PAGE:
• Appearing with NYRO for the first time, solo violist John Dexter has been accorded high praise by the critics for his virtuosity and musical poetry. As a sought-after soloist, chamber musician, orchestral player, recording artist, and teacher, Mr. Dexter has traveled all over the world. He is a member of the acclaimed Manhattan String Quartet and has performed as principal violist with the New York City Opera, Philharmonia Virtuosi, Joffrey Ballet, American Symphony Orchestra, American Composers Orchestra, and the Hong Kong Philharmonic.

So...it should be a wonderful concert and we hope to see you there.

Best regards,
David Leibowitz, Music Director
New York Repertory Orchestra


And don’t forget to mark your calendars for our final concert of the season!

Saturday – May 19, 2007
“Prince Igor” Overture
Barber: Violin Concerto – Michi Wiancko, violin
Nielsen: Symphony No. 2 (“The Four Temperaments”)


Friday, March 16, 2007

The Dennis Moore sketch

It's not the complete sketch, but you get the idea. You get my favorite version of the Dennis Moore theme song and you can see the costume and modifications I'd need to make to my bike.

Thursday, March 15, 2007

bike upgrades for '07 cycling season

Last weekend I took my bike to the shop for some much-needed maintenance. And I followed through on my long-threatened plan to switch to clipless pedals. I had to invest in a new pair of cycling shoes and pick out the pedals I wanted. On the recommendation of the bike shop guy, I went with Shimano SPD pedals. I picked up the bike last night, and they put me on a bike trainer with my new shoes on so I could practice getting clipped in and out. I spent about 15 minutes trying out the new setup, but a trainer is not the same as riding on the street. I have to plan to practice again in a sparsely populated area, like Carl Schurz Park at 9 AM. Clipping in isn't too difficult. It's the clipping out at a stoplight or in a hurry that worries me. It's the biggest change in my cycling setup since I got my Trek 7500 six years ago.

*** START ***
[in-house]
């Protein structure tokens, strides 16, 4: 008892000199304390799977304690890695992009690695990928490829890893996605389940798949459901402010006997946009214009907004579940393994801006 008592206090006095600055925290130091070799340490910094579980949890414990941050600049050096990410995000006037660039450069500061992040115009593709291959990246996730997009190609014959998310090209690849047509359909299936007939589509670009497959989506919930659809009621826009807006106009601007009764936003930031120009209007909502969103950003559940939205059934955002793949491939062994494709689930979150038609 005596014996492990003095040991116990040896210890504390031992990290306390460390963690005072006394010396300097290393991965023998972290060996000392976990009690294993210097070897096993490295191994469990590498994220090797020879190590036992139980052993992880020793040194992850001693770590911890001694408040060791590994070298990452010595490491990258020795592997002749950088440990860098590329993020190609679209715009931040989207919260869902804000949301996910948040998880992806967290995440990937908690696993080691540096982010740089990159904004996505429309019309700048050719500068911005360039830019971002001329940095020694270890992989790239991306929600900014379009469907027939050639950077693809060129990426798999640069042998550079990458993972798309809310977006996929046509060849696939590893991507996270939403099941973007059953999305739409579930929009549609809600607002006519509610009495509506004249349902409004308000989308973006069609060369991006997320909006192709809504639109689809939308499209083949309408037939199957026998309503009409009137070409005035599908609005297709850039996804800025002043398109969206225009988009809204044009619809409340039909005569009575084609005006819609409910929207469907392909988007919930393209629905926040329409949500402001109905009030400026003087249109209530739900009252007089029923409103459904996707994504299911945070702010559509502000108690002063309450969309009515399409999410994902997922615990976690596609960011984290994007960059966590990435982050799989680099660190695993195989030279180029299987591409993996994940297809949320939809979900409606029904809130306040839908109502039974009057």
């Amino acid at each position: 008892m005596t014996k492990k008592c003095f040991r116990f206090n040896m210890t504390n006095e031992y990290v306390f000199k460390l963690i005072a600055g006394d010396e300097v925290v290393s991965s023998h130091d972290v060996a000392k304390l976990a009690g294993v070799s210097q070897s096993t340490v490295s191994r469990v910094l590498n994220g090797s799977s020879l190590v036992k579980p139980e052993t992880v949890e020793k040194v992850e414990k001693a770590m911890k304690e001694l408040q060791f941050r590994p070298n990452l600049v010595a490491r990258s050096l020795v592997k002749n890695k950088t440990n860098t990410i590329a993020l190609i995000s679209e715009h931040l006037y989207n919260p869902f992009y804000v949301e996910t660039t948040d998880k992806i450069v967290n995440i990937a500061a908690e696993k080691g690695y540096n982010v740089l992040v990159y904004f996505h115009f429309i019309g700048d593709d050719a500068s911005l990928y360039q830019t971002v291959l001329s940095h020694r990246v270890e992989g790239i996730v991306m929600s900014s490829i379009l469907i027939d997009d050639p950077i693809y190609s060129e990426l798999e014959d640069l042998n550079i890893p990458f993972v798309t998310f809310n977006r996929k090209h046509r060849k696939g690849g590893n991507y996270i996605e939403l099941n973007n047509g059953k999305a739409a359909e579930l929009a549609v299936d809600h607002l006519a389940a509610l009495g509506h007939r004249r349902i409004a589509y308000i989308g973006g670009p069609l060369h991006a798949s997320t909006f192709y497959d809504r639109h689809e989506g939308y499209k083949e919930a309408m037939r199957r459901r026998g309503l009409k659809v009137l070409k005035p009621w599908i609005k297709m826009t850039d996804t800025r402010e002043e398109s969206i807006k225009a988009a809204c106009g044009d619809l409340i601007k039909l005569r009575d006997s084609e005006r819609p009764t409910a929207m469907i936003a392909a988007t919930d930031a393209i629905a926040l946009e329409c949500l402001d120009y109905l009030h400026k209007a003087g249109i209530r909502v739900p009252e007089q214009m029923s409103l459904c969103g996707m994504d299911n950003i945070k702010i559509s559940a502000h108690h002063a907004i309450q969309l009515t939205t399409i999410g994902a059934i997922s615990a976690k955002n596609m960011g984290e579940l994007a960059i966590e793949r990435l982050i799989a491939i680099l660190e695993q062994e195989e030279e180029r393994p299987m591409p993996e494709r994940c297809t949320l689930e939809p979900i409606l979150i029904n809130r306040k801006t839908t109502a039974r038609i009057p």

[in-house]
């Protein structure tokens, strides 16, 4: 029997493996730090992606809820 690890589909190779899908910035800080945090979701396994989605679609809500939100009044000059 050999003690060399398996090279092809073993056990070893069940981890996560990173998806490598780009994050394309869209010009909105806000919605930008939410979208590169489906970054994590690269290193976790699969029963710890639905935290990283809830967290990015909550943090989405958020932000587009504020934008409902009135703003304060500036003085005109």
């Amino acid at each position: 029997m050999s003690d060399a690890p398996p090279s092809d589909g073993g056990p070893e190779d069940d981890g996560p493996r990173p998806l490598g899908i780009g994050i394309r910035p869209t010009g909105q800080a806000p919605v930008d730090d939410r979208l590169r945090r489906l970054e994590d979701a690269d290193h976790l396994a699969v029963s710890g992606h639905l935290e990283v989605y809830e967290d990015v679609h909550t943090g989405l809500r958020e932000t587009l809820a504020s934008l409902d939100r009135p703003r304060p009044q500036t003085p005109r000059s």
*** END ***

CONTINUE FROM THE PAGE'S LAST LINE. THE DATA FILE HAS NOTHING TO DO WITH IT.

Speaking of which, the repairman at the bike shop praised my bike several times, saying it was a beautiful bike and that he'd given it careful and loving attention. Or something like that. I wouldn't have things any other way for "Concord." Yes, I've given my bike a name. My brother named his violin, so I can name my bike. It's named after a horse in a Monty Python sketch, specifically the "Dennis Moore" sketch about a mixed-up Robin Hood character who keeps robbing the rich to give to the poor until he realizes that the poor are now rich instead. Based on the sketch, my bike won't be complete until I get a rear rack with a storage bag marked "SWAG."